There is a certain core group that will watch Army-Navy no matter what. People like the pomp & circumstance that surrounds the game. A lot of these types might not watch another college football game. But that group isn’t very big. College football fans appreciate a good rivalry, because they know that there will be drama when the game is close. It makes the game appealing even if both teams come into the game with losing records. But when the game isn’t close, those fans tune out. And lately, fans have been tuning out the Army-Navy Game. Fewer viewers mean less ad revenue. Maybe I’m imagining things, but I really felt like there were fewer commercials during the game this year. And half of those commercials came from one company (Jeep). If advertisers aren’t buying time during the game, then the game is worth less to broadcasters. If the game is worth less, then bids won’t be as high. And that goes straight to NAAA’s bottom line. (By the way, the Subway ad with the ref explaining a blown call and how he was going to do a “make-up call” in the second half was hilarious.)

Navy’s success is paying dividends in season ticket sales, bowl games, and CSTV. But if we don’t want Army-Navy to dry up, then Army needs to get better soon.

Future sites: The other big part of the future of the game is where it will be played. After its second trip to Baltimore in 7 years, the game returns to Philadelphia in 2008 and 2009. Cities will soon start bidding for the next round of games beginning with 2010. Last time around, 16 cities from Miami to Boston to Seattle to San Antonio explored the possibility of hosting Army-Navy. The cost of transporting 8,000 midshipmen and cadets, though, limited the number of candidates with a relistic shot at winning. Nevertheless, I expect roughly the same number of cities to at least explore the possibility of bringing Army-Navy to town.

I believe that the game belongs in Philadelphia. I think that being associated with a single city adds to the name-brand recognition of the game, like a bowl game. Being located halfway between Annapolis and West Point makes obvious sense for season ticket holders at both schools for whom the Army-Navy game is the crown jewel of their ticket packages. The only thing that would change my mind is if Philadelphia started taking the game for granted again. Any more cardiologists’ conventions booking up all the hotel rooms or stadium railing held up by duct tape, and it’d be time to shop around. But the city really poured it on with their bid last time, and it certainly seems unlikely that they’d make the same kinds of mistakes again.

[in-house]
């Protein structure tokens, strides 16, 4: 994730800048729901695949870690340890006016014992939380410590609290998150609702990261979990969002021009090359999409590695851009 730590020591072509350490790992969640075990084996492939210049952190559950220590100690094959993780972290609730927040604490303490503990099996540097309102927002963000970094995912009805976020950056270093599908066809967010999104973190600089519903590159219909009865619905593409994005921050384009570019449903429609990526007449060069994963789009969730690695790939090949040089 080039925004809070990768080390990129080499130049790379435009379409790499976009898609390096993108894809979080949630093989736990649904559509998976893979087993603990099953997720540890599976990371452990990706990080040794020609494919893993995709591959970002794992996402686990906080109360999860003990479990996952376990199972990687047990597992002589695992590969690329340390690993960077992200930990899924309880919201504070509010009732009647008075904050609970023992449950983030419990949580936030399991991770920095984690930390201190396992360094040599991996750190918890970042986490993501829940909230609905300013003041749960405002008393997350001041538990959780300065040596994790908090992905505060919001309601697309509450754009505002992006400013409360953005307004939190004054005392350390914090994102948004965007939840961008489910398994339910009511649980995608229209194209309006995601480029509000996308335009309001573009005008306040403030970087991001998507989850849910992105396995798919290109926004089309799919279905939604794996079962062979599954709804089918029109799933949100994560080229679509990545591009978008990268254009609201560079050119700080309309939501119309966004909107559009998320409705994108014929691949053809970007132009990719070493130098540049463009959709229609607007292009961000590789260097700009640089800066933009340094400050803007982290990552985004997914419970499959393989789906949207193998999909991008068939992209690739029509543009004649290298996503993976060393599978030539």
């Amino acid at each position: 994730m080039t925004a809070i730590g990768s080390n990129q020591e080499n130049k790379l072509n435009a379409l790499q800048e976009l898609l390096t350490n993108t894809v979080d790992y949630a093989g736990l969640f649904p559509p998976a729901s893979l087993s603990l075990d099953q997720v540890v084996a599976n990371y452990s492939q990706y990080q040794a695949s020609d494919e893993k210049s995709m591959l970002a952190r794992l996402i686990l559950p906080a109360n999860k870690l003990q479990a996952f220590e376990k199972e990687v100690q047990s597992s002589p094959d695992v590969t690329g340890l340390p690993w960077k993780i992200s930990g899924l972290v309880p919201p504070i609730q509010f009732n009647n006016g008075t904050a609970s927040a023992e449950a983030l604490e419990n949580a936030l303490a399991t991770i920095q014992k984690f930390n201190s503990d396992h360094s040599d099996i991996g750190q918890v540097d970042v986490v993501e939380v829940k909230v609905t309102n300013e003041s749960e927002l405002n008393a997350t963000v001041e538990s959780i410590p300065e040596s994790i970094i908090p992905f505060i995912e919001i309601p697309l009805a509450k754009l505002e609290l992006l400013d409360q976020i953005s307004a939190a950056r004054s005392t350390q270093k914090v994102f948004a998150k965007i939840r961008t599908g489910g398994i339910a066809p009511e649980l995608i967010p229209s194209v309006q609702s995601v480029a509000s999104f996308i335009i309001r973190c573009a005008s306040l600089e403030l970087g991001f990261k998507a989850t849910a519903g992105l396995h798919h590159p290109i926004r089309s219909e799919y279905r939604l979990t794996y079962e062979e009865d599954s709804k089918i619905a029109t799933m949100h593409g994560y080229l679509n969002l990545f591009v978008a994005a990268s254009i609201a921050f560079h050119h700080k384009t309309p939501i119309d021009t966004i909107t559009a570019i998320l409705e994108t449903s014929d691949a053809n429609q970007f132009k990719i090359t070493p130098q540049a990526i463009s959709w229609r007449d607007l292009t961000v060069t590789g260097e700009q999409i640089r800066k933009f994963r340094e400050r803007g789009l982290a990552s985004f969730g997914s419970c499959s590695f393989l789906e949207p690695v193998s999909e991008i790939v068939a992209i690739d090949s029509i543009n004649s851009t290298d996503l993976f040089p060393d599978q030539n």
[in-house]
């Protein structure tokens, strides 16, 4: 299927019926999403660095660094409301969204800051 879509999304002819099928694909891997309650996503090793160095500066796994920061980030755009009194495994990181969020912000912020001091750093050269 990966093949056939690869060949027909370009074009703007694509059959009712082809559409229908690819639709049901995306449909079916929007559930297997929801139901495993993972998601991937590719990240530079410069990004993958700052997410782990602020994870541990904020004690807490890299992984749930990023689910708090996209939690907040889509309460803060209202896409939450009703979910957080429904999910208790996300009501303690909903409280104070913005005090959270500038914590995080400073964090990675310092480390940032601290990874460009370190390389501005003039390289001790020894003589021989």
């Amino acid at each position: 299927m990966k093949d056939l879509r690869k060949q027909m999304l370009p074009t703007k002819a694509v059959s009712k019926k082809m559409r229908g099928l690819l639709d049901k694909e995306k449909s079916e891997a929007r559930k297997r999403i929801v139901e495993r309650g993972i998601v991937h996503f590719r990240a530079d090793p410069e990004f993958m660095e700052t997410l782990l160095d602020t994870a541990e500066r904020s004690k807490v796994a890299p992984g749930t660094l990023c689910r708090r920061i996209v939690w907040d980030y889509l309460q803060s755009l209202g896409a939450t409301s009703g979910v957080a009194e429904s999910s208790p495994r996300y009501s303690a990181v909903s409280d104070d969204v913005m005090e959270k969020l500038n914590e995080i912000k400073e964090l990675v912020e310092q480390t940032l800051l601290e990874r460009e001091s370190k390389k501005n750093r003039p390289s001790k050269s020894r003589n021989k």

I know a lot of people want Army-Navy to be a sort of college football roadshow, moving to a different site around the country every few years or so. It is, after all, the “nation’s rivalry.” I can understand the sentiment, but I don’t agree with it. We talk a lot about the value of playing a “national schedule” so as to promote the Naval Academy in different parts of the country. But it isn’t really the games themselves that promote Navy; it’s the week of media coverage leading up to the game. When Navy goes to, say, Durham to play Duke, there might be 15-20,000 people actually at the game. But there are probably 100-200,000 people who will read the area’s newspapers. And when a visiting team comes to town, that means that the paper will be writing about them for a week. That’s where the value of playing a national schedule comes in. It’s so people in North Carolina and Texas and wherever can read about Zerbin Singleton, Antron Harper & co. Local media exposure helps to tell the Naval Academy story. But the Army-Navy game draws national media attention no matter where it’s played, so there’s little to be gained by moving it. The value of shipping the game around, in terms of exposure, certainly doesn’t outweigh the costs. And while both Army and Navy have fans and graduates all over the place, it’s a much simpler process for those folks to take a trip to the game than it is to move the game to them. The 1983 game at the Rose Bowl was allegedly a financial disaster.